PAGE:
Medullary Cystic Disease Treatment & Management

Updated: Mar 16, 2020
  • Author: Prasad Devarajan, MD, FAAP; Chief Editor: Craig B Langman, MD  more...
  • Print
Treatment

Medical and Surgical Care

Medical care

In all variants of nephronophthisis (NPH)–medullary cystic kidney disease (MCKD), end-stage renal disease (ESRD) insidiously ensues within characteristic age ranges, and no specific therapy is available. Management is symptomatic and directed at preventing and treating complications of progressive renal insufficiency, such as the correction of electrolyte, acid-base, and water-balance disturbances.

Anemia may be treated with erythropoietin. Growth retardation is responsive to recombinant growth hormone.

All patients eventually require renal replacement therapy, including peritoneal dialysis or hemodialysis or preemptive kidney transplantation.

Surgical care

Transfer to a pediatric dialysis unit is required when the child with NPH-MCKD develops ESRD. Access for hemodialysis or peritoneal dialysis should be secured before ESRD develops.

Kidney transplantation is the treatment of choice for patients who have NPH-MCKD and ESRD. ESRD does not recur in the transplanted kidney. Living, related donors should be thoroughly screened for NPH-MCKD prior to the transplantation procedures.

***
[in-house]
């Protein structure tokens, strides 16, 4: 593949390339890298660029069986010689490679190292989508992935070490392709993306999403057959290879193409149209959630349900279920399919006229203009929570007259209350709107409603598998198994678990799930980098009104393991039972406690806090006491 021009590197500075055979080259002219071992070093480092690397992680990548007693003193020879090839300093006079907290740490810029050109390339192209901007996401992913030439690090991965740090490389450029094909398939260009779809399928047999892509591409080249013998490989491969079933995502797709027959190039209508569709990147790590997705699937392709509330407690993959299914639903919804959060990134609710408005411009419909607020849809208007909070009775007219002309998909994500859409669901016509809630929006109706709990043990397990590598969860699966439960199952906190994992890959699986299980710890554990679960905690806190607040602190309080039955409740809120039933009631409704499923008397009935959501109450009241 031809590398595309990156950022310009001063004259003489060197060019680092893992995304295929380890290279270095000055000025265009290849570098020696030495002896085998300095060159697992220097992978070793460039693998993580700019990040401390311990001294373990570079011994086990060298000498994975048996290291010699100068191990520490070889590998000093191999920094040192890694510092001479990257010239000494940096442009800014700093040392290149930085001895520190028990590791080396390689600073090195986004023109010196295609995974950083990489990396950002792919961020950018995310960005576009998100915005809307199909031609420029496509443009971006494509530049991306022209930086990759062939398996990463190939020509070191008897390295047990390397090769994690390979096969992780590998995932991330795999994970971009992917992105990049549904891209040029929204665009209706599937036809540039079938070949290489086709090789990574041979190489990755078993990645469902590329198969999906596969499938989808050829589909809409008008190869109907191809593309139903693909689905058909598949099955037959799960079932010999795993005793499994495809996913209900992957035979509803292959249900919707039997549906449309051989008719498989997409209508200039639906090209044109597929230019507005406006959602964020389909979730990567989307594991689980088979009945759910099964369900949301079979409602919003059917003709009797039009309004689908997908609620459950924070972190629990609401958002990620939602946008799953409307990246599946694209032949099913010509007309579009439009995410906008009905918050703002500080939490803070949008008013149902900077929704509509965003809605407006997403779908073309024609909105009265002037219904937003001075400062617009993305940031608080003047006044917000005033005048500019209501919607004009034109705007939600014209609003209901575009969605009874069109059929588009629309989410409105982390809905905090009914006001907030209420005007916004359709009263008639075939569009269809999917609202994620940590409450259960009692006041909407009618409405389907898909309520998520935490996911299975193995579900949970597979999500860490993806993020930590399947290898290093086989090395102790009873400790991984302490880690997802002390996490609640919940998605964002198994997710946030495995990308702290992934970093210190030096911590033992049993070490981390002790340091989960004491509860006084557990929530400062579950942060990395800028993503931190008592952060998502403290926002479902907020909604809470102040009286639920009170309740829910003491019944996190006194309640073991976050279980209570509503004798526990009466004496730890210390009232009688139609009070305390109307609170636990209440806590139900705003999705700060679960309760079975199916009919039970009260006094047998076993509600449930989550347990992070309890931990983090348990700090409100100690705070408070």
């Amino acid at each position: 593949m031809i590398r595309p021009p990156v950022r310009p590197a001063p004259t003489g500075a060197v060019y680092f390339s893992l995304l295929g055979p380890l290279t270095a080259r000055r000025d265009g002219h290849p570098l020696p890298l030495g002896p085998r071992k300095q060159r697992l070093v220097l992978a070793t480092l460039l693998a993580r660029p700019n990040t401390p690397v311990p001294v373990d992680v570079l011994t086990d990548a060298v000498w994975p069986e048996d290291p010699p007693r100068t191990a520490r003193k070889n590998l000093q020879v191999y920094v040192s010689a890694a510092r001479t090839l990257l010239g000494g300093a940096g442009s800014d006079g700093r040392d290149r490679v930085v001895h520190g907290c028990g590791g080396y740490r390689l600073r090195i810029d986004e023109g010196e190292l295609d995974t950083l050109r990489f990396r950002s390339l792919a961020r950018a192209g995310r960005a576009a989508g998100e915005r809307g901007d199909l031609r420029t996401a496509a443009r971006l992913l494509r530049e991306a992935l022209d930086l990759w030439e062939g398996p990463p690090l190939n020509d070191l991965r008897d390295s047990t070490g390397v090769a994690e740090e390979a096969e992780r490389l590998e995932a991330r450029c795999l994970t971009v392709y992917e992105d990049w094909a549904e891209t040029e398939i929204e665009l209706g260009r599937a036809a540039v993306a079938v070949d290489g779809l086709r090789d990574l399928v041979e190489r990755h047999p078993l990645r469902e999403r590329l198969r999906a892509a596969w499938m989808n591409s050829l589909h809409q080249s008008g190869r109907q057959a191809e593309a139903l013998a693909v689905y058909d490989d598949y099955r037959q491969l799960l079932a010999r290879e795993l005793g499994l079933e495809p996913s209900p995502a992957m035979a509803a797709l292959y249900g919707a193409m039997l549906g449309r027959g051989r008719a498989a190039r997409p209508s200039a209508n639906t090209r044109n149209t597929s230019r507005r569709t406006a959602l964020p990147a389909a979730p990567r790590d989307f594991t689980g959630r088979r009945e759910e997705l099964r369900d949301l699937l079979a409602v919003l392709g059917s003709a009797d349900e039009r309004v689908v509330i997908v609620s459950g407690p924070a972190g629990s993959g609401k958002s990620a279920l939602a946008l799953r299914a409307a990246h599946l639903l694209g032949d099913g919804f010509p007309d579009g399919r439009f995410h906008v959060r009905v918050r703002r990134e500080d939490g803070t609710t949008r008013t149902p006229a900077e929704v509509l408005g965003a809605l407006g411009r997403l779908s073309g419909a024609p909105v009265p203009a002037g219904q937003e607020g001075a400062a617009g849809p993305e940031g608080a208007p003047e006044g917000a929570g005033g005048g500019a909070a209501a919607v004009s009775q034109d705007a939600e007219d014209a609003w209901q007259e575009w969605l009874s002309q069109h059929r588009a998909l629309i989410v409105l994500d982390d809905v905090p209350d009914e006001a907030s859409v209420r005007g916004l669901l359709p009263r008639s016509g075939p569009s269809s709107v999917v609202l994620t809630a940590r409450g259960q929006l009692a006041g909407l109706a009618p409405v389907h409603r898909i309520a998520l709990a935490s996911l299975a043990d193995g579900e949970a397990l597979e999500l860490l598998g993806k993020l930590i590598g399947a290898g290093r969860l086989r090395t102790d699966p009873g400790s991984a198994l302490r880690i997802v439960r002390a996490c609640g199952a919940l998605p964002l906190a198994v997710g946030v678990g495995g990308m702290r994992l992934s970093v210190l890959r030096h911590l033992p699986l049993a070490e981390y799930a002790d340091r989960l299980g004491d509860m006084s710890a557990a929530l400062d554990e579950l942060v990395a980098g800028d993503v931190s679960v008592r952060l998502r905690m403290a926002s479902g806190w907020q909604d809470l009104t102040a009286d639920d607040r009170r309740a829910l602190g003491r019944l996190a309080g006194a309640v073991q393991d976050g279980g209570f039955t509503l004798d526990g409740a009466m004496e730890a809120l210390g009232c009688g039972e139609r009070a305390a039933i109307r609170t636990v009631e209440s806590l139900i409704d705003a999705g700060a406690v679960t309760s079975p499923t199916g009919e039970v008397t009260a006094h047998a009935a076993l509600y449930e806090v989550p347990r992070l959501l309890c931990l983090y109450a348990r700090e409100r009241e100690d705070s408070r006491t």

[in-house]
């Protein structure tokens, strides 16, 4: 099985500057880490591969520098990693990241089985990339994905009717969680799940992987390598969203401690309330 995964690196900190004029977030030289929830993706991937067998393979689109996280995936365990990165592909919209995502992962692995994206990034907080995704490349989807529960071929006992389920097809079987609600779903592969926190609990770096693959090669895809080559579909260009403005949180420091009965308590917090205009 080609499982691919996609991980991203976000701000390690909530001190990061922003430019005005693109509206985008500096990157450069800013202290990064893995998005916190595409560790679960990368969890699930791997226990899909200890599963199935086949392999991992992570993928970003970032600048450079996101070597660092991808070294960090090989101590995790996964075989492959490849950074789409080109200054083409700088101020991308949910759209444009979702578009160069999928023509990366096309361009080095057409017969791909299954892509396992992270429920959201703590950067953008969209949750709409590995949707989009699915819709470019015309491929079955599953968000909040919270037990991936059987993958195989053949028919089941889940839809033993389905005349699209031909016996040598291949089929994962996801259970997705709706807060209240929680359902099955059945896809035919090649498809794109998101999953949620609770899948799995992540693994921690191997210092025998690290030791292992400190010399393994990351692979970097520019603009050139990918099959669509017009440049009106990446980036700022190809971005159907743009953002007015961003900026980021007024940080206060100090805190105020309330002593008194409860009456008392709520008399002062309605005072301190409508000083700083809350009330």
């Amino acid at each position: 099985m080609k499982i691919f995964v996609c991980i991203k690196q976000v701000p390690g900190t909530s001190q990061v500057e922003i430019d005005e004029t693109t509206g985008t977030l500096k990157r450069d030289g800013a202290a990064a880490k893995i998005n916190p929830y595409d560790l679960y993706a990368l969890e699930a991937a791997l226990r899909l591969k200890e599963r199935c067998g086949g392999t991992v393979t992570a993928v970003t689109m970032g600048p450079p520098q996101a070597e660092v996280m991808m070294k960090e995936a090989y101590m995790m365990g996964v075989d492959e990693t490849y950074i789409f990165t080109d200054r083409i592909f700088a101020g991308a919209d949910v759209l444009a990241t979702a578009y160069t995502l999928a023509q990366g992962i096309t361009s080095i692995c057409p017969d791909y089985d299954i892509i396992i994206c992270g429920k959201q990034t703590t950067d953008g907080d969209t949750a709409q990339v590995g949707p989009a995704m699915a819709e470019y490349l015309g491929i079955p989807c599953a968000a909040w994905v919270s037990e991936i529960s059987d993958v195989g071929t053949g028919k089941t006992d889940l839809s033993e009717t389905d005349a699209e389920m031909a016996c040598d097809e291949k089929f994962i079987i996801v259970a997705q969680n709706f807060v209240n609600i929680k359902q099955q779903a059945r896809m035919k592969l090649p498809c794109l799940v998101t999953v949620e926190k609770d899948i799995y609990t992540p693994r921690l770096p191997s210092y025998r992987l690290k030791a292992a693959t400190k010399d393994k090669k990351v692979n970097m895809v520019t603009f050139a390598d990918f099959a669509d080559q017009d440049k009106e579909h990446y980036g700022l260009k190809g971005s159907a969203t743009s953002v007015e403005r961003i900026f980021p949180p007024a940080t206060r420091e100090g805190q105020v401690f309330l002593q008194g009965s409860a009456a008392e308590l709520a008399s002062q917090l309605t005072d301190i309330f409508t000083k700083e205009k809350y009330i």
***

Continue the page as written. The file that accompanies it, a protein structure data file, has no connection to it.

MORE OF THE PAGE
Next:

Consultations

All children with polyuria, polydipsia, or a failure to thrive must be evaluated by a pediatric nephrologist. Children found to have NPH-MCKD should be referred for an ophthalmologic examination and closely followed up by the nephrologist.

Offer genetic counseling to the family. A carefully constructed pedigree may help in distinguishing between the recessive and dominant forms of the disease.

Because of the genetic locus heterogeneity among diseases in the NPH-MCKD complex, prenatal diagnosis can be performed only by means of direct genetic testing. This testing requires a setting in which a specific deletion or mutation of the NPH1 gene has already been characterized in an affected sibling. The urinary concentrating ability of asymptomatic siblings should be tested at yearly intervals.

Previous
Next:

Diet and Activity

Diet

In children with NPH, their nutrition should be appropriate for their age. Adequate hydration is important to replace urinary water losses and sodium loss in patients with salt-wasting. As renal insufficiency progresses, foods high in phosphorus and potassium should be limited.

In general, appropriate nutritional and medical education should be made available to the patient and family as ESRD develops.

Activity

Activities may be pursued as tolerated. Strenuous exercise and prolonged heat exposure should be avoided because children with NPH-MCKD are prone to dehydration.

Previous